Gov. Robert Bentley has announced $370,000 in grants to equip students in two northeast Alabama counties with the tools and training for future career success.
The grants from the Appalachian Regional Commission will purchase new computers for the DeKalb County school system and Fort Payne High School and enable the Cherokee County school system to offer a new career training course for students.
The Cherokee County school system is using a $70,000 grant to fund a training program that will certify 15 students per semester in robotic welding, a skill valued by manufacturers. The training will help them qualify for in-demand jobs in the area’s automated manufacturing plants. Local funds of $30,000 are supplementing the grant.
“By giving students access to essential tools and helping them learn valuable skills, we are preparing them for success in the 21st Century economy,” Bentley said. “These grants will enable these school systems to provide better opportunities for students and prepare them for the jobs of the future.”
The Fort Payne school system is using a $150,000 grant to purchase Dell Chromebooks for students at Fort Payne High School. The iPads currently used at the high school will be transferred to Fort Payne Elementary School, giving every student access to portable digital technology. The school system is contributing $194,000 toward the project.
The DeKalb County school system is using a $150,000 grant to purchase new computers for each school in the system. An earlier phase installed a wireless network at each school. The final phase will make digital classrooms available to students for non-traditional learning opportunities such as online courses, duel enrollment opportunities and courses not offered at local schools. The school system is contributing $66,000 toward the project.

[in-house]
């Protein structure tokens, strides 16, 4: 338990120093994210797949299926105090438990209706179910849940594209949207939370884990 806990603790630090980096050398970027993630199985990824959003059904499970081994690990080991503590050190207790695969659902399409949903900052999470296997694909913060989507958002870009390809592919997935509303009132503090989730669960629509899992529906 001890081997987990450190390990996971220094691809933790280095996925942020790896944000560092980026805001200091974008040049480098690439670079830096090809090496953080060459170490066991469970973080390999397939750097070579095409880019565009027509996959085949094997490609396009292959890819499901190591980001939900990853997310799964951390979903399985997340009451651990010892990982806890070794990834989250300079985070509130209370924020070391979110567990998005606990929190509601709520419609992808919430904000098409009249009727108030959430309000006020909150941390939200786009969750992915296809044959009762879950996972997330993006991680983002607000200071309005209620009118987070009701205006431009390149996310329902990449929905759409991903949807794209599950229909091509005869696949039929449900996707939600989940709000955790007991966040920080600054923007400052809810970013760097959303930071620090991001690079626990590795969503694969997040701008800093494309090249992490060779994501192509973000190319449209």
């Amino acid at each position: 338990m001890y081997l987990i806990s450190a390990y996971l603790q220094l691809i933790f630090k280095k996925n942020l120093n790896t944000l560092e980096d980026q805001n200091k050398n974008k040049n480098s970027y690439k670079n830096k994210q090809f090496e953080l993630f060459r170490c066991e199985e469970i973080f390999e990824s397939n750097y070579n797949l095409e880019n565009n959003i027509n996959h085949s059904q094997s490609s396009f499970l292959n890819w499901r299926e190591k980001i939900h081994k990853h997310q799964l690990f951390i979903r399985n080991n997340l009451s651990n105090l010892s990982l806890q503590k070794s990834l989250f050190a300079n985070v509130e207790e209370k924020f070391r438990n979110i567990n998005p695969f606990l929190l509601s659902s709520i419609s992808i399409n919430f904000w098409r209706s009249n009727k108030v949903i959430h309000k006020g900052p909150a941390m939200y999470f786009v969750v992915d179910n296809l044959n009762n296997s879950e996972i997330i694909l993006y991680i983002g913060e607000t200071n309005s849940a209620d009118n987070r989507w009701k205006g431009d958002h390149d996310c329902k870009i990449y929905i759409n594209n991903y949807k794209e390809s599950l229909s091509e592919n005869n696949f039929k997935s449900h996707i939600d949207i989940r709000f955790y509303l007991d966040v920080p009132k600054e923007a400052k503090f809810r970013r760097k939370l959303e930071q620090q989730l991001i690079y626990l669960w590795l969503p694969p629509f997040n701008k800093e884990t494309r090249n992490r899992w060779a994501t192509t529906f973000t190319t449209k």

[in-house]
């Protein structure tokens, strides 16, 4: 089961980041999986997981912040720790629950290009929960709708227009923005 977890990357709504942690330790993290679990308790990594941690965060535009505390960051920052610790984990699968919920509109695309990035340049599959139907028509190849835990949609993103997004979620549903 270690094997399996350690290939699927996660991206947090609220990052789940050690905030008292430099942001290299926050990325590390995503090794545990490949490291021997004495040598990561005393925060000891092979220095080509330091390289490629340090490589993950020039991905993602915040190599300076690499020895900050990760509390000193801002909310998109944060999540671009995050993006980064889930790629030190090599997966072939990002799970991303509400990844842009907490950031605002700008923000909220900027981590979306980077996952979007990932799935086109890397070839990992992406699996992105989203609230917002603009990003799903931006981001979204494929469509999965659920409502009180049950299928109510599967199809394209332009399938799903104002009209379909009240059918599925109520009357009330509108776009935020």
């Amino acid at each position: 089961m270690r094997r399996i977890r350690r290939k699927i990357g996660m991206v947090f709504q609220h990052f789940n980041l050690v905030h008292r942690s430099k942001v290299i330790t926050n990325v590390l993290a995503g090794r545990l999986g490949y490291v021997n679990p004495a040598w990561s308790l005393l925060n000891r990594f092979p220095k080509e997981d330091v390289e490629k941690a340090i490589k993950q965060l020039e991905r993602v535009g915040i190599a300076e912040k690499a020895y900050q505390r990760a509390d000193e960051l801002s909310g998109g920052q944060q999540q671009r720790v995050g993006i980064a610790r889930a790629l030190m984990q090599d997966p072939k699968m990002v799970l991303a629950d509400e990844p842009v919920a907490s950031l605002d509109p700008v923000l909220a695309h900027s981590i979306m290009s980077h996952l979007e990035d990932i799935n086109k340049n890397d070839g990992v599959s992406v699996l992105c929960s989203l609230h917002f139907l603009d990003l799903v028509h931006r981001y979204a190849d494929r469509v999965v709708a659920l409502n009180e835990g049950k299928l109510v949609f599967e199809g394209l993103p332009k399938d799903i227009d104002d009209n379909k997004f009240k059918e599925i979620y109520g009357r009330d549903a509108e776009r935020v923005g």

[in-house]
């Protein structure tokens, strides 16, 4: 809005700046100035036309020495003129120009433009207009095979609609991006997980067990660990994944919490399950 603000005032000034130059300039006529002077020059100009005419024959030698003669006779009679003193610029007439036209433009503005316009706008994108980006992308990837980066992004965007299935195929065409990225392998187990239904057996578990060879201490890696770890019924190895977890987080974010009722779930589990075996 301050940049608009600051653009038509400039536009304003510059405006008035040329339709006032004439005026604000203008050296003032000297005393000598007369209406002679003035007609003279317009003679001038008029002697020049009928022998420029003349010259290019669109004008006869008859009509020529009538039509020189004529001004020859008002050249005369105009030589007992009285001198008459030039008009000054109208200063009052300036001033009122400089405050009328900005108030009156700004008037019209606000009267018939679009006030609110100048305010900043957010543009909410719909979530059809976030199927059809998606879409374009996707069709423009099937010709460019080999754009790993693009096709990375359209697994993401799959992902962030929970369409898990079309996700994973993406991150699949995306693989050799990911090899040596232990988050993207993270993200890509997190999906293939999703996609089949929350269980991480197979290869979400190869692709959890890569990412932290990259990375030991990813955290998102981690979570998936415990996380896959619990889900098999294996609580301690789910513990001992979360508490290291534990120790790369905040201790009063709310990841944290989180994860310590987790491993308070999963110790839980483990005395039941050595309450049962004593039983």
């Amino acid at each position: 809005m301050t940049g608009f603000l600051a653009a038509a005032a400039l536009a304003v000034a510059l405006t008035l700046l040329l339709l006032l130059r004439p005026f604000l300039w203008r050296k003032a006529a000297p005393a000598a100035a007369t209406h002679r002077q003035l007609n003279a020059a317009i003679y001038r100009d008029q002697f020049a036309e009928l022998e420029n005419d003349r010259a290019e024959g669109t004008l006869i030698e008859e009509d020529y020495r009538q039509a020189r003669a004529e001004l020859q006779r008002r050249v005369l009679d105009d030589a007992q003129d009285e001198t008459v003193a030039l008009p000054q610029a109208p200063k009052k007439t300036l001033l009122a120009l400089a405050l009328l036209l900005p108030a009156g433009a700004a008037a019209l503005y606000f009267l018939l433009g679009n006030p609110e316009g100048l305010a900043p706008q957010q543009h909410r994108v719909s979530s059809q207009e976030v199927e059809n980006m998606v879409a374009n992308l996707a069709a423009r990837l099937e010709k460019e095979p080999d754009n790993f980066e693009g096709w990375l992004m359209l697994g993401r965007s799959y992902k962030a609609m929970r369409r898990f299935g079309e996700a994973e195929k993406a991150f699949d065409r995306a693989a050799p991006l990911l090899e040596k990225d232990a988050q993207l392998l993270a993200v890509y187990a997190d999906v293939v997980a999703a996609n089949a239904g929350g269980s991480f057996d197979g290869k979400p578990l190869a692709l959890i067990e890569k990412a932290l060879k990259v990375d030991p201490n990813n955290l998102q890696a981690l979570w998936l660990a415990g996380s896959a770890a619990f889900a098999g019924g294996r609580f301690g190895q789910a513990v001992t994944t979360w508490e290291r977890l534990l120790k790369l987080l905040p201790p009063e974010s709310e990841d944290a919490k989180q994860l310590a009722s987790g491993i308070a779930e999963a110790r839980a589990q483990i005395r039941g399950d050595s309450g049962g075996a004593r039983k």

The ARC is an economic development agency of the federal government and 13 state governments focusing on 420 counties, including 39 in Alabama, across the Appalachian Region. The agency’s mission is to innovate, partner, and invest to build community capacity and strengthen economic growth in Appalachia to help the Region achieve socioeconomic parity with the nation.
The Alabama Department of Economic and Community Affairs administers the ARC program in Alabama along with a wide range of other programs that support law enforcement, economic development, workforce development, recreation, energy conservation and water resource management.
“Technology is critical to a high-quality education, and ADECA continually looks for opportunities to partner with local school systems to help provide the tools, technology and training for Alabama students to prepare for success,” ADECA Director Jim Byard Jr. said. “Through a strong partnership with the ARC and ADECA, I am proud of the opportunities these three grants will offer students in DeKalb and Cherokee counties.”